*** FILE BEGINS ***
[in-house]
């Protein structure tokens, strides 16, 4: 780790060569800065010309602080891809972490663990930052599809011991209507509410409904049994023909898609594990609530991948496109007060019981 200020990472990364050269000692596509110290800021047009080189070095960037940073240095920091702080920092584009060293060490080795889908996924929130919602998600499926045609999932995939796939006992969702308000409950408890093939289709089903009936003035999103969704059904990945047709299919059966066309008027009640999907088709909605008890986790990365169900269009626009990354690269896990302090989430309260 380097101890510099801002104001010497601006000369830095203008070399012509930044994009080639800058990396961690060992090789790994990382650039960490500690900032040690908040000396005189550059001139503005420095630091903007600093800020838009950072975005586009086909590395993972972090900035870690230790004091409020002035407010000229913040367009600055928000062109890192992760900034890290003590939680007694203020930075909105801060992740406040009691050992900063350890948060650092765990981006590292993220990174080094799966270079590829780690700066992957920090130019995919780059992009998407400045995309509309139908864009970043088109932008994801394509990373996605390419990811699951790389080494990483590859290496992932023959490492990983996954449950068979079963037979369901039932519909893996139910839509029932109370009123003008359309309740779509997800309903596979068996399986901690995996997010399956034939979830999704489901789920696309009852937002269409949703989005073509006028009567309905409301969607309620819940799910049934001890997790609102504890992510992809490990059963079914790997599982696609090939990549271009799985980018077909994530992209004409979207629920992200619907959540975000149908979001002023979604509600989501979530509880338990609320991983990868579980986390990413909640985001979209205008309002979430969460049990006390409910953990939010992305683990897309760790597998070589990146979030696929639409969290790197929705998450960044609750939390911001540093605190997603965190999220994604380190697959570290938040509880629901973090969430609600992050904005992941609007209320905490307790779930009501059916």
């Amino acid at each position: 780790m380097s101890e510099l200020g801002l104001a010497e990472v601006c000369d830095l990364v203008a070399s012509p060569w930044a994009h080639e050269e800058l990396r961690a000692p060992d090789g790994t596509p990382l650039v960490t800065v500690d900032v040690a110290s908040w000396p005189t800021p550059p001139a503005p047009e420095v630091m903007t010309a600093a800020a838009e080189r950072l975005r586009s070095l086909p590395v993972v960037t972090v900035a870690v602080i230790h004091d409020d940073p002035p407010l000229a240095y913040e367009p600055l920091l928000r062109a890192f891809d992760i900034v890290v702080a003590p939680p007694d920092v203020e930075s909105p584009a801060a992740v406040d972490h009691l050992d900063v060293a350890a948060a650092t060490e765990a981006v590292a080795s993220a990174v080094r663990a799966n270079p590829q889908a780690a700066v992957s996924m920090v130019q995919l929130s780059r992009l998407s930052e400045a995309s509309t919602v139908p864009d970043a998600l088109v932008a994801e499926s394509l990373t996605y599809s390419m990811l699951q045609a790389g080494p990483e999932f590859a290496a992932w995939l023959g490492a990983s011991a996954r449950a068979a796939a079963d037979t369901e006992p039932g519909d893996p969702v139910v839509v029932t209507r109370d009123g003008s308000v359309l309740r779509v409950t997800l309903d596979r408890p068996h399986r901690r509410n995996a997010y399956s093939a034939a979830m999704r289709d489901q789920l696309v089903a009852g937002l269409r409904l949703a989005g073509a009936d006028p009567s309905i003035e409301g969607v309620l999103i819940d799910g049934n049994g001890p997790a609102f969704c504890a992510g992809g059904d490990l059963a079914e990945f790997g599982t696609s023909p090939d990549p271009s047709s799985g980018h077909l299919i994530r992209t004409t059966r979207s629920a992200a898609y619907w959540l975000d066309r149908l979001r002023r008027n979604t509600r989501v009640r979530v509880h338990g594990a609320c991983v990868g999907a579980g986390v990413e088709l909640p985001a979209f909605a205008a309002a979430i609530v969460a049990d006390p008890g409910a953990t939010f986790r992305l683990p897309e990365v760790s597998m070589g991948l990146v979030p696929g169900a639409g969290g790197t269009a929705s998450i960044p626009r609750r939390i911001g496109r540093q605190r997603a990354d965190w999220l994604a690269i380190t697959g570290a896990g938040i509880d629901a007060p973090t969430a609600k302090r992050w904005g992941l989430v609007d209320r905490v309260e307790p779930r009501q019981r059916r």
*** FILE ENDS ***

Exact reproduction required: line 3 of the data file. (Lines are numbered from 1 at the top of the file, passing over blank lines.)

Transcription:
């Amino acid at each position: 780790m380097s101890e510099l200020g801002l104001a010497e990472v601006c000369d830095l990364v203008a070399s012509p060569w930044a994009h080639e050269e800058l990396r961690a000692p060992d090789g790994t596509p990382l650039v960490t800065v500690d900032v040690a110290s908040w000396p005189t800021p550059p001139a503005p047009e420095v630091m903007t010309a600093a800020a838009e080189r950072l975005r586009s070095l086909p590395v993972v960037t972090v900035a870690v602080i230790h004091d409020d940073p002035p407010l000229a240095y913040e367009p600055l920091l928000r062109a890192f891809d992760i900034v890290v702080a003590p939680p007694d920092v203020e930075s909105p584009a801060a992740v406040d972490h009691l050992d900063v060293a350890a948060a650092t060490e765990a981006v590292a080795s993220a990174v080094r663990a799966n270079p590829q889908a780690a700066v992957s996924m920090v130019q995919l929130s780059r992009l998407s930052e400045a995309s509309t919602v139908p864009d970043a998600l088109v932008a994801e499926s394509l990373t996605y599809s390419m990811l699951q045609a790389g080494p990483e999932f590859a290496a992932w995939l023959g490492a990983s011991a996954r449950a068979a796939a079963d037979t369901e006992p039932g519909d893996p969702v139910v839509v029932t209507r109370d009123g003008s308000v359309l309740r779509v409950t997800l309903d596979r408890p068996h399986r901690r509410n995996a997010y399956s093939a034939a979830m999704r289709d489901q789920l696309v089903a009852g937002l269409r409904l949703a989005g073509a009936d006028p009567s309905i003035e409301g969607v309620l999103i819940d799910g049934n049994g001890p997790a609102f969704c504890a992510g992809g059904d490990l059963a079914e990945f790997g599982t696609s023909p090939d990549p271009s047709s799985g980018h077909l299919i994530r992209t004409t059966r979207s629920a992200a898609y619907w959540l975000d066309r149908l979001r002023r008027n979604t509600r989501v009640r979530v509880h338990g594990a609320c991983v990868g999907a579980g986390v990413e088709l909640p985001a979209f909605a205008a309002a979430i609530v969460a049990d006390p008890g409910a953990t939010f986790r992305l683990p897309e990365v760790s597998m070589g991948l990146v979030p696929g169900a639409g969290g790197t269009a929705s998450i960044p626009r609750r939390i911001g496109r540093q605190r997603a990354d965190w999220l994604a690269i380190t697959g570290a896990g938040i509880d629901a007060p973090t969430a609600k302090r992050w904005g992941l989430v609007d209320r905490v309260e307790p779930r009501q019981r059916r």